September is National Sewing Month, and this year I am going to take a different approach to the celebration. Oh, not to worry, there will still be plenty of sewing this month, projects and quilts, but this time I am going to do several book reviews for fiction with a sewing or quilting theme. When you start to look, there are a lot of books set around sewing and quilting, so I’ll have more reviews for you this month. Just so you won’t think I am doing this all this month, I had the idea a couple of months ago and started pulling novels with this theme to get a head start. As usual, I will give you the ones I recommend as well as the ones you should leave on the shelf. Affiliate links to Amazon are provided for books I liked, thank you for using my links when you can.
First up, The Giving Quilt by Jennifer Chiaverini. I was surprised to read some of the other reviews and went into it thinking I might not like it. But, for the most part, it is an enjoyable read. Jennifer Chiaverini writes character studies, not action novels. The backstory for the quilters who came together with one common purpose was the story. Normally I would take longer to read, savoring each short story withing the larger convergent novel, but I just got interested. I liked that it was set at a quilt retreat, and as I make Project Linus quilts myself, I was also happy to see that real life charity depicted. In some ways it was difficult to read about the economic struggles and the loss of loved ones, but that is real life. In the past this author has been criticized for not being real enough. I didn’t take the points of view as attacks on anyone in particular or of any political view. But then, I don’t typically go looking for a fight in the pages of a novel. Having said that, this author is able to write whatever she wants, and if her point of view differs from mine, I hope I will heed the advice of the librarian and engage in dialogue, not just dismiss what I might not agree with. And I hope she keeps writing. I have enjoyed all the Elm Creek novels, not so much her historical civil war novels though.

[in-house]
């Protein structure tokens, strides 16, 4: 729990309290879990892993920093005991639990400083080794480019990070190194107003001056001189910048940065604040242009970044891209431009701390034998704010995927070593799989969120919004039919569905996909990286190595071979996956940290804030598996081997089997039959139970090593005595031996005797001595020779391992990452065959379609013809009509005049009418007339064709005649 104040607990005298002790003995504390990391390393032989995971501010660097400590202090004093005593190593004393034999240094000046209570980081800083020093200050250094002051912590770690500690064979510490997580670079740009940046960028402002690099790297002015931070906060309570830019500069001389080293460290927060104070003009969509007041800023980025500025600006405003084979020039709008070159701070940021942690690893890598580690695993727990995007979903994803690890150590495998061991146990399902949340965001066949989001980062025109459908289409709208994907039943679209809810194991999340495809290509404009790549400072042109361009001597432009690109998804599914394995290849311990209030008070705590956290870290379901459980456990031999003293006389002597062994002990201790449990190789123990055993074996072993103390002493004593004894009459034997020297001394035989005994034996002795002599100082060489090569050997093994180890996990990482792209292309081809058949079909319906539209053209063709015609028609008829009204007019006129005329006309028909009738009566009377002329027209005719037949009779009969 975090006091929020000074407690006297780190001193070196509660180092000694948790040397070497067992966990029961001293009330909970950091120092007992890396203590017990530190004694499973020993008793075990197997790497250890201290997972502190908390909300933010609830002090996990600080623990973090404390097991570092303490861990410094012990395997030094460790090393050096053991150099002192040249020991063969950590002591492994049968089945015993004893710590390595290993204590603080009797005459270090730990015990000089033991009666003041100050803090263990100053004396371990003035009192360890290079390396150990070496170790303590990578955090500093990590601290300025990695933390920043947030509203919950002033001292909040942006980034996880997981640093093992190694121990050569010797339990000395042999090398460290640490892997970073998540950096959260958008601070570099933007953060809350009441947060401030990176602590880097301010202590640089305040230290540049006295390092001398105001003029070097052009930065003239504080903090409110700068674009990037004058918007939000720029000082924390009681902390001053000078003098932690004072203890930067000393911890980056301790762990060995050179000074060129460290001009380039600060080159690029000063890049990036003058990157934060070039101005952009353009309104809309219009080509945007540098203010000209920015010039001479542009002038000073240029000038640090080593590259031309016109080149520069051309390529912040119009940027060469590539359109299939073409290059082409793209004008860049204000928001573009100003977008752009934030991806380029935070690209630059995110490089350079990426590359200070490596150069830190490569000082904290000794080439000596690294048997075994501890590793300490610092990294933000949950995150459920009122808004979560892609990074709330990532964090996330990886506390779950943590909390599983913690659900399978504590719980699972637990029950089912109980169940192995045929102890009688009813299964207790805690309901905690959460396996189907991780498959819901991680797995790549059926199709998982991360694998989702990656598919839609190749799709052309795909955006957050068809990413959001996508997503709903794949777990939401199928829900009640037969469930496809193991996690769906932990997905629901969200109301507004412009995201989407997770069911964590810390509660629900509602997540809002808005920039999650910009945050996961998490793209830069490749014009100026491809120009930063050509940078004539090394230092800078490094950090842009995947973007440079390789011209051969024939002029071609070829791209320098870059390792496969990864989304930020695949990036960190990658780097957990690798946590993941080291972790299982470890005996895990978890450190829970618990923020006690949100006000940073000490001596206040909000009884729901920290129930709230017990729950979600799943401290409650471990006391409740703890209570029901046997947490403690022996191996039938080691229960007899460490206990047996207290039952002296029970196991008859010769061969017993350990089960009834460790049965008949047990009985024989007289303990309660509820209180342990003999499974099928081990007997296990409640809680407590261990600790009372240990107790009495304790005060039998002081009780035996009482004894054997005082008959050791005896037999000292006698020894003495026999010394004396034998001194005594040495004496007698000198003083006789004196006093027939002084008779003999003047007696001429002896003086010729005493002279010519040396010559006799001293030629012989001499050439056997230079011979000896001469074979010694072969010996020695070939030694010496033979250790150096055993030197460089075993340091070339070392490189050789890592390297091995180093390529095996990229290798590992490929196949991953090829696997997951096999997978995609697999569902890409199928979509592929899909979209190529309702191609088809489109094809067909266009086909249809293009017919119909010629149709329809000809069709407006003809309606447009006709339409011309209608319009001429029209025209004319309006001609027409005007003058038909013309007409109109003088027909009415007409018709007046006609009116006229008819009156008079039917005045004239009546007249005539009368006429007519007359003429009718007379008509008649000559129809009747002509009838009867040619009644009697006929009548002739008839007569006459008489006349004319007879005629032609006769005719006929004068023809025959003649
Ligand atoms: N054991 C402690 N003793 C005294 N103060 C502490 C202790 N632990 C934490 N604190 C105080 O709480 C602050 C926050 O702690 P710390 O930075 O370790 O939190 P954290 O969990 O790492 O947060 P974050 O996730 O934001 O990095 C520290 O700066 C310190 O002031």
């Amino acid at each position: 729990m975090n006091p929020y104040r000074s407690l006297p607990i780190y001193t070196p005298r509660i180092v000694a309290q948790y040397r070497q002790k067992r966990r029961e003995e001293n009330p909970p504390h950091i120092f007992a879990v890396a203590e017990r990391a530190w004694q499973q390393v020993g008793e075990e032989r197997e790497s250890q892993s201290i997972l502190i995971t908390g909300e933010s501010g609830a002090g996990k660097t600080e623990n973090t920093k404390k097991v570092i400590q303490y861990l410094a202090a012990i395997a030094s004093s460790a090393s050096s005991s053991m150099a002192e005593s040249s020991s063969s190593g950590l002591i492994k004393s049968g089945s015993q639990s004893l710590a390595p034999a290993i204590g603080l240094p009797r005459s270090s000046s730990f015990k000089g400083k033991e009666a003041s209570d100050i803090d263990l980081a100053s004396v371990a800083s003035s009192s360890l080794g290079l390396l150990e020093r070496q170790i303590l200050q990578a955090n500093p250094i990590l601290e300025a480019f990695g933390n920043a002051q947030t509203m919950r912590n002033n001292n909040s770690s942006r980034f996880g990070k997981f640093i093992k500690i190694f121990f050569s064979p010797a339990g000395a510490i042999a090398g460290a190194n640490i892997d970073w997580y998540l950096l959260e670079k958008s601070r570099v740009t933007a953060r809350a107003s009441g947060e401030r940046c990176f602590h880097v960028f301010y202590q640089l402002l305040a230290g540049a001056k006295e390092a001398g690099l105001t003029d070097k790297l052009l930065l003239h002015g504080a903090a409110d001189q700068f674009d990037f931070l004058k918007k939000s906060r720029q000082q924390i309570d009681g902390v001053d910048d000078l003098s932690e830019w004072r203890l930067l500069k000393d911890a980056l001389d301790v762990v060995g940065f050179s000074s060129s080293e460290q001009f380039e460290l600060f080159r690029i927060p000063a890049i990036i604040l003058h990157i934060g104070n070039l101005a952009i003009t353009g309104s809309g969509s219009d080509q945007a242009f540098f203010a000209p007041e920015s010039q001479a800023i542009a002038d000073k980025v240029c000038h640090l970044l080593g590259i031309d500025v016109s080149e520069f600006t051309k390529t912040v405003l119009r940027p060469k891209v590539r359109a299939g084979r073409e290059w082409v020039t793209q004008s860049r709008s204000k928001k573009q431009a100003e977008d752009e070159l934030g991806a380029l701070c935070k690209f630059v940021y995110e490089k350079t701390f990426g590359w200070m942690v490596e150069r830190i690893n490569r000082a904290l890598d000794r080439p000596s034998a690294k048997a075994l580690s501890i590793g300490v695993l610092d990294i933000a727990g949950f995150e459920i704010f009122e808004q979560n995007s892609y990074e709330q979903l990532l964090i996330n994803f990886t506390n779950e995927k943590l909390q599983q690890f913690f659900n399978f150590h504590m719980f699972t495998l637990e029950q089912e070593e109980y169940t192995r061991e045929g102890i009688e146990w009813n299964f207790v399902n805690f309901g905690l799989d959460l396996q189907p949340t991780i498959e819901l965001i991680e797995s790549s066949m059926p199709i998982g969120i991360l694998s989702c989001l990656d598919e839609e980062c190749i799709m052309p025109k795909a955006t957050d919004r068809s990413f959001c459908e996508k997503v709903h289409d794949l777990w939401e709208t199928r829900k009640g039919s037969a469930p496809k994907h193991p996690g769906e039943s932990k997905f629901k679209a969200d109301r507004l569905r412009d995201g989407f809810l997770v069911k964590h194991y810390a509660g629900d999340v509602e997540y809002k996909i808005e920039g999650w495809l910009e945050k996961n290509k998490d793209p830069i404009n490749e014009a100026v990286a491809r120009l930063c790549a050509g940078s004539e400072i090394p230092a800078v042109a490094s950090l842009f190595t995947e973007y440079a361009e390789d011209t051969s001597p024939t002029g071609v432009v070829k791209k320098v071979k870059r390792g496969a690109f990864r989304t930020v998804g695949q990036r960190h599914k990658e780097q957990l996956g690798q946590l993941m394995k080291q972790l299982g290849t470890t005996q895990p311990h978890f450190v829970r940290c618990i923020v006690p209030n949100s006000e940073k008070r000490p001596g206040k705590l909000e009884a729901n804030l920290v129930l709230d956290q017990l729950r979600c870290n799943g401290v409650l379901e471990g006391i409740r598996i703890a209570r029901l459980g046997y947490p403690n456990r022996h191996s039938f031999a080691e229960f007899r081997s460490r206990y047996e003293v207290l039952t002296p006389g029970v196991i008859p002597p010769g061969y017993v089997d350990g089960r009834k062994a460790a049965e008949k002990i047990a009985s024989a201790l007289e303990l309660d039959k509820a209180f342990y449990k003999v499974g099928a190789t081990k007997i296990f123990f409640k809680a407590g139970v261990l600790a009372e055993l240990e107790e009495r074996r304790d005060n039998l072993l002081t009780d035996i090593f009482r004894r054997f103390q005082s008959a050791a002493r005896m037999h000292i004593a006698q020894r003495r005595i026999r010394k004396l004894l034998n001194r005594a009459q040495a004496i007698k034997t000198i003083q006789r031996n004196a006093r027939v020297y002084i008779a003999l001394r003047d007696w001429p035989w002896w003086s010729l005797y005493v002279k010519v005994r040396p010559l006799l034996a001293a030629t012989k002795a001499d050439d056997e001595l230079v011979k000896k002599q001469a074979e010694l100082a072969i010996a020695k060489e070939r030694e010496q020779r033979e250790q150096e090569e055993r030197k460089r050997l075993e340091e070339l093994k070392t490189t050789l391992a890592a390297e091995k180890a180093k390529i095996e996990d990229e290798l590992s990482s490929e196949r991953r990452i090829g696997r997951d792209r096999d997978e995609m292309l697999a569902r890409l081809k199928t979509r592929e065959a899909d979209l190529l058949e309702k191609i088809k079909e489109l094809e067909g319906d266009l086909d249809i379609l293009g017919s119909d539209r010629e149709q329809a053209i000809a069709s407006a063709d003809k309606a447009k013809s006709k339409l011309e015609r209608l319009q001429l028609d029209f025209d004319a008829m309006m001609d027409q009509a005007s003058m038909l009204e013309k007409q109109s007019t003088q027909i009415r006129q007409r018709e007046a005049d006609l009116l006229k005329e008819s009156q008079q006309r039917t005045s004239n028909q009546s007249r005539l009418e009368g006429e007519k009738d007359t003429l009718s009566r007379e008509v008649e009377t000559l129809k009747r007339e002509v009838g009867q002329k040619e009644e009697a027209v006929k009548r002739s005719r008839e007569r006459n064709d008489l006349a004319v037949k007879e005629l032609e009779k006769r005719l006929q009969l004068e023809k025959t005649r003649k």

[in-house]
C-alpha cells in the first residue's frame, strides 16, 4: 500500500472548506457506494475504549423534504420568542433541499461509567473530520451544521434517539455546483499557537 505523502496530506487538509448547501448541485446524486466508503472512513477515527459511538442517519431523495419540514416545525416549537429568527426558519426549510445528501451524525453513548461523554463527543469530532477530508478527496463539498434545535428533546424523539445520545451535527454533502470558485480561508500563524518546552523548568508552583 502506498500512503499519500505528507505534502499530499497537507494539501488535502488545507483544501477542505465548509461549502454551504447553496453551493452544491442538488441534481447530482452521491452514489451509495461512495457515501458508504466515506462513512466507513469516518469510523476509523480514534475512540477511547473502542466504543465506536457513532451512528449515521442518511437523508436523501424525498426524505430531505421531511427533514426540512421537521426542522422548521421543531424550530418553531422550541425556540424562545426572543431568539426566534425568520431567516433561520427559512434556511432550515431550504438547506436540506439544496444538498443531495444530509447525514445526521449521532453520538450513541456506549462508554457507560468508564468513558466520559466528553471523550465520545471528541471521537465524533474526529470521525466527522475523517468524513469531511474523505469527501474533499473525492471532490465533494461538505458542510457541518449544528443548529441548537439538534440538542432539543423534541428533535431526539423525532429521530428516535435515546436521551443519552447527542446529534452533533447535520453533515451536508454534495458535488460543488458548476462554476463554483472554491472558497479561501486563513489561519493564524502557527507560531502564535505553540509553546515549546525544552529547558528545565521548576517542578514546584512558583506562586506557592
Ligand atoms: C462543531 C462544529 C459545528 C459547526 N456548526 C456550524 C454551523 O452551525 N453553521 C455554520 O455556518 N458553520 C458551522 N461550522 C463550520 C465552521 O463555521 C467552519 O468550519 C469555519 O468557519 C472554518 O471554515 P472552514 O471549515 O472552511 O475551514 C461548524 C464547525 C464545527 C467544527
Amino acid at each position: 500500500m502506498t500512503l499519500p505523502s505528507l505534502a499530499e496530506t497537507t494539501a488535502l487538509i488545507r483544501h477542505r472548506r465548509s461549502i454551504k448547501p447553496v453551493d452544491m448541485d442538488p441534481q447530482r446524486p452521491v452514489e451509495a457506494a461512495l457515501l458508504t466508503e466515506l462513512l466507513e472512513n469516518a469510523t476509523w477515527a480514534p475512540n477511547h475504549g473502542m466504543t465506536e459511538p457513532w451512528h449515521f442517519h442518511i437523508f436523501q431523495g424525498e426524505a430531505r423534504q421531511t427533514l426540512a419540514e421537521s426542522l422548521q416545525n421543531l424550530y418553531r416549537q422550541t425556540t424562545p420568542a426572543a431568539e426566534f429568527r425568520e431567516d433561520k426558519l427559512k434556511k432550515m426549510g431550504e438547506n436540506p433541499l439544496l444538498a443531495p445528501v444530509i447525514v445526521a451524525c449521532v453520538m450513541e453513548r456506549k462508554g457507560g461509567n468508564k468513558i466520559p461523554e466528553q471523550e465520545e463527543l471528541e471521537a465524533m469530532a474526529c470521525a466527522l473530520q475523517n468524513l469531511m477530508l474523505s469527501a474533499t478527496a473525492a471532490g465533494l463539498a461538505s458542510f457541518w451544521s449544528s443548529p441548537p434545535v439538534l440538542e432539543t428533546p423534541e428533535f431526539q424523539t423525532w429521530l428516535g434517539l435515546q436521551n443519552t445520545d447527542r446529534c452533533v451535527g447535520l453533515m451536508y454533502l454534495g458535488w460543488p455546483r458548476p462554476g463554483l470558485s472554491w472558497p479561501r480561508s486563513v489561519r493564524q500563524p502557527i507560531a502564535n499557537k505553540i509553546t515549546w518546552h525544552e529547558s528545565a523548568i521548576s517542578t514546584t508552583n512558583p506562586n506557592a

Next was A Spool of Blue Thread by Anne Tyler. This is the first novel I have read by Anne Tyler, and it won’t be the last. Stories of family, daily living and the struggle against hardship are a nice break from mysteries. This one is just that kind of story, with characters that you like, ones you want to slap sideways, and ones you just wish weren’t part of the family. Just like my family, so I can relate. I did not care for the middle section of the book, though, as manipulative Linny and weak Junior that gets manipulated (all while knowing that he is being manipulated) irritate me to no end. I also don’t care for long sections of flashback, if you need that much time then rearrange the story and put that part first. I originally picked up this book for the title, thinking that sewing would be a part of the story, but it wasn’t. The spool of thread makes an appearance at the end as a symbol in the life of the aimless character, Denny, who maybe has a bit of insight at that point. Overall, a good story, but just four stars. I will read another Anne Tyler in the future.
Just in case you missed it, I reviewed the Needlecraft Mystery series by Monica Ferris in July. While not exactly sewing, it is set around a needlecrafting store – cross stitch and crewel are sewing of a type, aren’t they? Anyway, I like this series, and recommend it as well.
So, there are the first ones for this series on sewing fiction. What are you reading? Have you read any of these?